If Agile and DevOps defined the last two decades in software delivery, value stream management (VSM) will surely define this one. At the turn of this century, you would find little information on Agile or jobs calling for expertise in that area. Ten years ago, the same was true for DevOps. Today a similar situation exists if you search for VSM. While many careers have been built around Agile and DevOps over the past twenty years, it has not been enough to help enterprises truly compete in the increasingly digital world. VSM is fundamentally different because it looks holistically from ideation to delivery and will deliver on the promises that Agile and DevOps could never fulfill.

DevOps is part of a bigger picture
Agile sped up development to accelerate value delivery, while DevOps removed the bottleneck between development and operations for further gains. Yet that’s only part of the value stream. 

Being good at CI/CD and code to cloud are necessary, but insufficient to remain competitive against the breakneck speeds of the tech oligopoly. We must consider the end-to-end flow of all the software delivery work that creates, and protects, business value — after all, for most organizations, half their time and half the money gets spent before a card ever gets to a development team’s backlog. That’s why VSM is vital: It doesn’t just focus on accelerating one silo, it focuses on accelerating the whole system.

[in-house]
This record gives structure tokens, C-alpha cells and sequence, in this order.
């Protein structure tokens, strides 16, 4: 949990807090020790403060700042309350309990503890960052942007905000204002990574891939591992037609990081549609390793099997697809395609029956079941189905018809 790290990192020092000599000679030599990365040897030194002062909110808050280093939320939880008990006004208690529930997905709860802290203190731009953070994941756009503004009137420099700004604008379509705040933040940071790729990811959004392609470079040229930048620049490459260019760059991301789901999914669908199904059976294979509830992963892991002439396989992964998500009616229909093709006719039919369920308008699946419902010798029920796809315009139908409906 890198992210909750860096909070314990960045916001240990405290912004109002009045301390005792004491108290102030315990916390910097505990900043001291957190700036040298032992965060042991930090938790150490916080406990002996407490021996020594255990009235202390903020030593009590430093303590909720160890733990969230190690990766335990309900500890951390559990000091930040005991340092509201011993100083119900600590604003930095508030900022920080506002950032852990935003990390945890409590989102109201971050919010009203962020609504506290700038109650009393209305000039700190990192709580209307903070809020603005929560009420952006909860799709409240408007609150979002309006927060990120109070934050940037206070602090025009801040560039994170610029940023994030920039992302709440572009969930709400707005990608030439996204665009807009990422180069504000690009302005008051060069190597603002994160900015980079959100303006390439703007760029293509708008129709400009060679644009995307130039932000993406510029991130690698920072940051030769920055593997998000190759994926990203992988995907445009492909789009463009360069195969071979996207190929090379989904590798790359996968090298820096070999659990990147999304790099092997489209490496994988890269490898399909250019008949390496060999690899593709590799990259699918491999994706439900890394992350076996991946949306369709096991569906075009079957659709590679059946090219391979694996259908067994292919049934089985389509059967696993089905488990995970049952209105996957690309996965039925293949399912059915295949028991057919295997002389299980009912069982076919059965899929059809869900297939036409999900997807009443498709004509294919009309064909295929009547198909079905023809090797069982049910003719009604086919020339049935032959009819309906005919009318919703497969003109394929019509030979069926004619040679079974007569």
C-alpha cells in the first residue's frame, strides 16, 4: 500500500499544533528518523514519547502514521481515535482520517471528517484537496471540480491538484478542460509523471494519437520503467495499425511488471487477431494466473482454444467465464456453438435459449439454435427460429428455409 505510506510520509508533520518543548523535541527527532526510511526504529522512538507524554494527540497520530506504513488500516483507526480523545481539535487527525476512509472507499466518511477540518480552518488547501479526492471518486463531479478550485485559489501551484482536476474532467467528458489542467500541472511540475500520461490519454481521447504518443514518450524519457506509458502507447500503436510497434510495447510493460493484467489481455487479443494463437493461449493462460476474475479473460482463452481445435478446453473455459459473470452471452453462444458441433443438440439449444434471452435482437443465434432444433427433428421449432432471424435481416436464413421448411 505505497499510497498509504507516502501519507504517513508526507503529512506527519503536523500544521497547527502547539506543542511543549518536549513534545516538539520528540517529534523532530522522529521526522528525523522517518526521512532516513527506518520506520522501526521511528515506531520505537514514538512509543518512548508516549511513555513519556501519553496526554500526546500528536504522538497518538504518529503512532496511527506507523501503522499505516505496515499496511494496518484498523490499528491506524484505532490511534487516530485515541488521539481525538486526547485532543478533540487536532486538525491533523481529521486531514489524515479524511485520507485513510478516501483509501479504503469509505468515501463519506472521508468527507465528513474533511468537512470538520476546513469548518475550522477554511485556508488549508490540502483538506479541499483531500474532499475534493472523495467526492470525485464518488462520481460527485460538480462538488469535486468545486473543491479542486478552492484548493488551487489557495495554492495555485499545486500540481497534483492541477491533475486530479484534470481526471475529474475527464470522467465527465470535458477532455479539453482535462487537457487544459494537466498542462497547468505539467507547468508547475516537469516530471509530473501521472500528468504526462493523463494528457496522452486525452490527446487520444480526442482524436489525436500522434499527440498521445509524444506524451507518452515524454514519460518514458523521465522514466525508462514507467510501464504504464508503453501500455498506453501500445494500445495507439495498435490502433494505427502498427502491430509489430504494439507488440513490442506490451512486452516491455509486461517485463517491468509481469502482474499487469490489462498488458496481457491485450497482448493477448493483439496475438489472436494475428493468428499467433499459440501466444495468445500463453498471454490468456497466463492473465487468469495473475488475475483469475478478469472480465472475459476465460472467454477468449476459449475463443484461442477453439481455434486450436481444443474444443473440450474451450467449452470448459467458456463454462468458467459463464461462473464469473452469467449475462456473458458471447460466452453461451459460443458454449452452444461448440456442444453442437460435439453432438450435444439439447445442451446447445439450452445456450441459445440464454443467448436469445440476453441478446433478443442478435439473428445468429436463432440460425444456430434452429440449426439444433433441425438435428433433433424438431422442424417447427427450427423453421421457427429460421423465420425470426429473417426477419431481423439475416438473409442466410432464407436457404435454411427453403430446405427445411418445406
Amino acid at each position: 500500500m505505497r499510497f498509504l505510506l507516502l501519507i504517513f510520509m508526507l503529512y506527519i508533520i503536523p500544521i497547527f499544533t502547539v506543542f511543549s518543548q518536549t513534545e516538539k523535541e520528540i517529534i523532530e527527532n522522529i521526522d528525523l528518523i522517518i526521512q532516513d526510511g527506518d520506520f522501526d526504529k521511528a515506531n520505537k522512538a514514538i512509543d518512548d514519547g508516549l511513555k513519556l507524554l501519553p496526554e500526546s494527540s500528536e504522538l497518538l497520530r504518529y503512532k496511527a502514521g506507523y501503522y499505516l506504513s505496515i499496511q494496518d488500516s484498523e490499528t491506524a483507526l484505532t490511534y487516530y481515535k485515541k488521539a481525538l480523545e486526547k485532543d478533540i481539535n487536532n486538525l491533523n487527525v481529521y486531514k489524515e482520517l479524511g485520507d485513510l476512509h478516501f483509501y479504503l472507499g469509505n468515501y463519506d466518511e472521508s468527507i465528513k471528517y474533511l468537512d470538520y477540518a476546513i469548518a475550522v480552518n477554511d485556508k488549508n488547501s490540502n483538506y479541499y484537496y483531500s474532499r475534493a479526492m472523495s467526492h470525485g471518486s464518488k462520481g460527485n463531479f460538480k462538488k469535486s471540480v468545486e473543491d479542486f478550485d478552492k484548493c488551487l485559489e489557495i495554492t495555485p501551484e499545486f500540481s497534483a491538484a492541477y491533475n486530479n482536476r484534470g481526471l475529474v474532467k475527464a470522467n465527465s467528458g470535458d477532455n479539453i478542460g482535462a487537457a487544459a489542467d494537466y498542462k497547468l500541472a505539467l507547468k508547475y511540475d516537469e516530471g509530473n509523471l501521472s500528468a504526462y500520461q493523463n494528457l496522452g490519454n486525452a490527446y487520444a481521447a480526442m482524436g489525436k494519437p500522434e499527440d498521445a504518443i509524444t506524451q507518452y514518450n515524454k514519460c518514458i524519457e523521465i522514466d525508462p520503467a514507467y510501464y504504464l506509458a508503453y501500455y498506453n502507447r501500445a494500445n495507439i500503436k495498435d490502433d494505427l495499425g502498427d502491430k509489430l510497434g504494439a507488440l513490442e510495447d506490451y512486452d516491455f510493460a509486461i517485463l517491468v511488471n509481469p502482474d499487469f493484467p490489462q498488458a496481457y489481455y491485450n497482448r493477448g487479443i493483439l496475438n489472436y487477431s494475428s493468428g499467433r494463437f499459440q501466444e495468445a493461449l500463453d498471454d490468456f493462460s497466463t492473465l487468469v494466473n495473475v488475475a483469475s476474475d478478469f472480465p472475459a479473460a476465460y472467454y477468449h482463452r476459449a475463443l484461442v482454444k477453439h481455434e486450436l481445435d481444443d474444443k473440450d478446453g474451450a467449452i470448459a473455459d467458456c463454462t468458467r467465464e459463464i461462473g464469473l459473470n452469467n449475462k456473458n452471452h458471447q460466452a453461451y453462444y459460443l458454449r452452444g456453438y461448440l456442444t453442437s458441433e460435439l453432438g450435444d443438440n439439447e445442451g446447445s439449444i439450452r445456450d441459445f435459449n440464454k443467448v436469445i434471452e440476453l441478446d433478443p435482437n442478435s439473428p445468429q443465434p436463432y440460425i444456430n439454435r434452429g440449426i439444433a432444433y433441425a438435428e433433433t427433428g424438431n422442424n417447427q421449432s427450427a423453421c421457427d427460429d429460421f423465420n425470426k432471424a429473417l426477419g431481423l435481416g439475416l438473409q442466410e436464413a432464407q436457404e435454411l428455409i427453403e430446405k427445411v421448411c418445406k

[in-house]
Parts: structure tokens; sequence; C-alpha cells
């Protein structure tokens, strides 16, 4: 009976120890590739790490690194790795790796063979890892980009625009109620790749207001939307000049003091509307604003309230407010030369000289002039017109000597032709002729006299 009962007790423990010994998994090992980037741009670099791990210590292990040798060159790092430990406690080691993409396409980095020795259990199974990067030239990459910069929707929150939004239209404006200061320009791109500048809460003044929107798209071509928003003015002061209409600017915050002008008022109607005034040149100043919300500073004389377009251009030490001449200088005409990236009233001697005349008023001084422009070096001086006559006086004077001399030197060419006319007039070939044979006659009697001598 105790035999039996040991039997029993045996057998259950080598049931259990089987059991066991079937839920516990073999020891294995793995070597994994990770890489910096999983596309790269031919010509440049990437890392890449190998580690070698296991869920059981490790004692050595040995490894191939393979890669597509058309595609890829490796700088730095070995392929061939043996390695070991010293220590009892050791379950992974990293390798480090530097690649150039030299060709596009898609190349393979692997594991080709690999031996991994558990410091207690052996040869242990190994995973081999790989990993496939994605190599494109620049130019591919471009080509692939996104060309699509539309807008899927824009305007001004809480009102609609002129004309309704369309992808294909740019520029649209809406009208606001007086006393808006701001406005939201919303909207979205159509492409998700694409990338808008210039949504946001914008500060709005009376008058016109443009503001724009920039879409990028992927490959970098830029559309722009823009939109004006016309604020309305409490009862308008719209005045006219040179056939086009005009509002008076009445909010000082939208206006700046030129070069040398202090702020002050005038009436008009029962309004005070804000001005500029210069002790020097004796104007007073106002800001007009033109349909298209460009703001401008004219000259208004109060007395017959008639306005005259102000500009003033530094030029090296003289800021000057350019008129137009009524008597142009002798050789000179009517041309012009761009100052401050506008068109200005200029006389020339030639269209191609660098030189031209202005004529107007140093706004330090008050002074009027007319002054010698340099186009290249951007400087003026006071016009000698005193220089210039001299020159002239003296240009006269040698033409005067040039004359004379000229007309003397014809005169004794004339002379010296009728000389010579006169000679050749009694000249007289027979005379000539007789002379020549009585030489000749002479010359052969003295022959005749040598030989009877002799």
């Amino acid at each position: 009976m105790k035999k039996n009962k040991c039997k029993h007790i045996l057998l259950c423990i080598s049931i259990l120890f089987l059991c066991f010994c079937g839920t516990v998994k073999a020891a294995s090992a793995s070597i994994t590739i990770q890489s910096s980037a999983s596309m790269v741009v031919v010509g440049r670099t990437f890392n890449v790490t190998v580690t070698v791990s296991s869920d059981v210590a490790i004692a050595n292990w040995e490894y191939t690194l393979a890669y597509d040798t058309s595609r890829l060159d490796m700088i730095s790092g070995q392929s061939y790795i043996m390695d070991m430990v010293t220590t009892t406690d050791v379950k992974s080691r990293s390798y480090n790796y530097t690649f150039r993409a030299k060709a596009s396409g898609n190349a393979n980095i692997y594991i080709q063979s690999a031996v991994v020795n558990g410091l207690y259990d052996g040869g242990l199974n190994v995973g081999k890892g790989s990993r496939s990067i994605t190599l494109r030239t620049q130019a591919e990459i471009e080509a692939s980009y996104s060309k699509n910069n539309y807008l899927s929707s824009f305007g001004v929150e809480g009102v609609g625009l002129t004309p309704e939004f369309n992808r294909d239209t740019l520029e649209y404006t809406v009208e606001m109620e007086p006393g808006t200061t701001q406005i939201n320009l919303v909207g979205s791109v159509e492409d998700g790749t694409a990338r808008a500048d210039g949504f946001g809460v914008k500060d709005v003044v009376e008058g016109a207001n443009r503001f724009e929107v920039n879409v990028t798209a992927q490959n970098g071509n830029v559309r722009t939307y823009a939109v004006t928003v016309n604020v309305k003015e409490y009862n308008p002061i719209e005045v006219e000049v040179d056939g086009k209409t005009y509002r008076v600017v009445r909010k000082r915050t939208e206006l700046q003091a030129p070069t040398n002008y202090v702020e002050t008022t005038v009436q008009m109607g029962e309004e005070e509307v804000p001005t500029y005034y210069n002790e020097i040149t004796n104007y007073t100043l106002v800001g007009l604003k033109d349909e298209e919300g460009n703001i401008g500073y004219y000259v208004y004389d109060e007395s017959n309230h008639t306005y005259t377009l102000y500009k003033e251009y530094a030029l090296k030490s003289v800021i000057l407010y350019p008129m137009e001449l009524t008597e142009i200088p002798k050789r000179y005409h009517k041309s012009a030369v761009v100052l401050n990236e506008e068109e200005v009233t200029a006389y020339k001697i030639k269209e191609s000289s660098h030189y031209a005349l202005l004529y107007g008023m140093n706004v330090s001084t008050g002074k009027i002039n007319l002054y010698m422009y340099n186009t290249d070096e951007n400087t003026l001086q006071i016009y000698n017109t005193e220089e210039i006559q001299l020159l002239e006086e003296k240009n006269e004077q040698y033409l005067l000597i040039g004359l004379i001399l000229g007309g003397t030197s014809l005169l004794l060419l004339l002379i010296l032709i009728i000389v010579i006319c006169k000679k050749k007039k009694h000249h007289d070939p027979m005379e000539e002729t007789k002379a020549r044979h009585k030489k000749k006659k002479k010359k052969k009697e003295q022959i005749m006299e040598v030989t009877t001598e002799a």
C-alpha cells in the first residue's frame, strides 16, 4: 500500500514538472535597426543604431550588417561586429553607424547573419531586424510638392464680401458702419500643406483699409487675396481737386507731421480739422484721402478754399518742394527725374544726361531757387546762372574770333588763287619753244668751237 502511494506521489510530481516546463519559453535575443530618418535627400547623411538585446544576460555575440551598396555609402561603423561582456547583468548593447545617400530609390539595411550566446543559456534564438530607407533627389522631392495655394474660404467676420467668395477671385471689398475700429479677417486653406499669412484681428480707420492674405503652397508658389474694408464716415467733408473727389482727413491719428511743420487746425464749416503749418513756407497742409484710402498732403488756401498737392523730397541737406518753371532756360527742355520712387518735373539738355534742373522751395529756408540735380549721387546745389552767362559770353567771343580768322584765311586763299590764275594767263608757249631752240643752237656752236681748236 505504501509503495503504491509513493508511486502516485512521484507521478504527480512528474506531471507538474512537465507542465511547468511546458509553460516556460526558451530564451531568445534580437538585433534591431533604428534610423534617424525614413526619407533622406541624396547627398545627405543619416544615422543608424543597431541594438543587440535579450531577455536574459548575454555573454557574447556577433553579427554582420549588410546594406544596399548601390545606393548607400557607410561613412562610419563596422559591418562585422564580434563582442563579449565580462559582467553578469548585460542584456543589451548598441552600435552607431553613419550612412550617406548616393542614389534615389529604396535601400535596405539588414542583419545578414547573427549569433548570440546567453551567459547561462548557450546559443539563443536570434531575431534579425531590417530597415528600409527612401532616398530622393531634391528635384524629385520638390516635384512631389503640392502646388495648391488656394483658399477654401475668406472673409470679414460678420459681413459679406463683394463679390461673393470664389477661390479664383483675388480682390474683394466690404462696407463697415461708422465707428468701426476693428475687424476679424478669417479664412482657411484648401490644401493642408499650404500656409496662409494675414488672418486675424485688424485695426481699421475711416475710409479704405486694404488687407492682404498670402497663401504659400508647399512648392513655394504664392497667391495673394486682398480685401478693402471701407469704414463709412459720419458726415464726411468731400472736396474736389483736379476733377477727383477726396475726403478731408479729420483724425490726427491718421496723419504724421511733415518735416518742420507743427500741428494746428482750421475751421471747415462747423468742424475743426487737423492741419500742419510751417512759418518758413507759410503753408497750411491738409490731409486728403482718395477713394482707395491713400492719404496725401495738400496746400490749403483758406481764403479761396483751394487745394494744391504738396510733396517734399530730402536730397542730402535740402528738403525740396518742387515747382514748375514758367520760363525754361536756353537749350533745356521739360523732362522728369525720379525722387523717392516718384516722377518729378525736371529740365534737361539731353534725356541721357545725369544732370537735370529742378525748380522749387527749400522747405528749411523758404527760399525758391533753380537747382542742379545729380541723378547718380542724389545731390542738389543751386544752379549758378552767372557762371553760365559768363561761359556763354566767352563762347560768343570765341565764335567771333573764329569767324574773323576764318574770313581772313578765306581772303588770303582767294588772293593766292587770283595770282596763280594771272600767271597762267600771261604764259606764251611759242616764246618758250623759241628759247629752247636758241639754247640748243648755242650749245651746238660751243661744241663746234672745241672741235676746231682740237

VSM: The whole picture
VSM in software delivery is a progressively maturing practice that takes a systematic approach to measure and improving end-to-end flow to help organizations to:

  • Shorten time-to-market
  • Increase throughput
  • Improve product quality
  • Optimize for business outcomes, such as increased revenue and customer retention

Accelerating value work requires an understanding of what value is. In Project to Product, Dr. Mik Kersten helped technology leaders articulate that by defining four flow item types. This data is abstracted from complex software delivery toolchains that enterprises use to manage the complex flow of work: Features, Defects, Risks and Debts. Features deliver new business value, Defects are removed for quality, Risks are avoided through security, governance and compliance; and Debts are removed as to no longer impede future delivery.

An organization’s focus must be on prioritizing, optimizing, and balancing the flow of these items across your software portfolio. For that, you need the right type of measurement — as Adrian Cockcroft, VP of Cloud Architecture Strategy of Amazon Web Services puts it in Cloud For CEOs: “The most critical metric is how long it takes for an innovative idea to reach a customer. If it takes your company months, how can you compete with an organization that delivers in days?”

New practices require new measures
Unlike discipline metrics that focus on activities in a specific area of the value stream (such as DORA and DevOps), VSM requires end-to-end metrics that levitate above all practices and processes to focus on the flow of business value. 

These metrics need to measure the rate of business value delivery for software products through the lens of your customers (whether internal or external) to help enable you to understand your current state. They enable you to determine where work is flowing, and more importantly, where it isn’t. They provide shared visibility into business and development metrics for everyone involved in the value stream. That includes leadership, who are often balancing resources and budgets across a portfolio. Where will those budgets produce the highest ROI in terms of improved flow?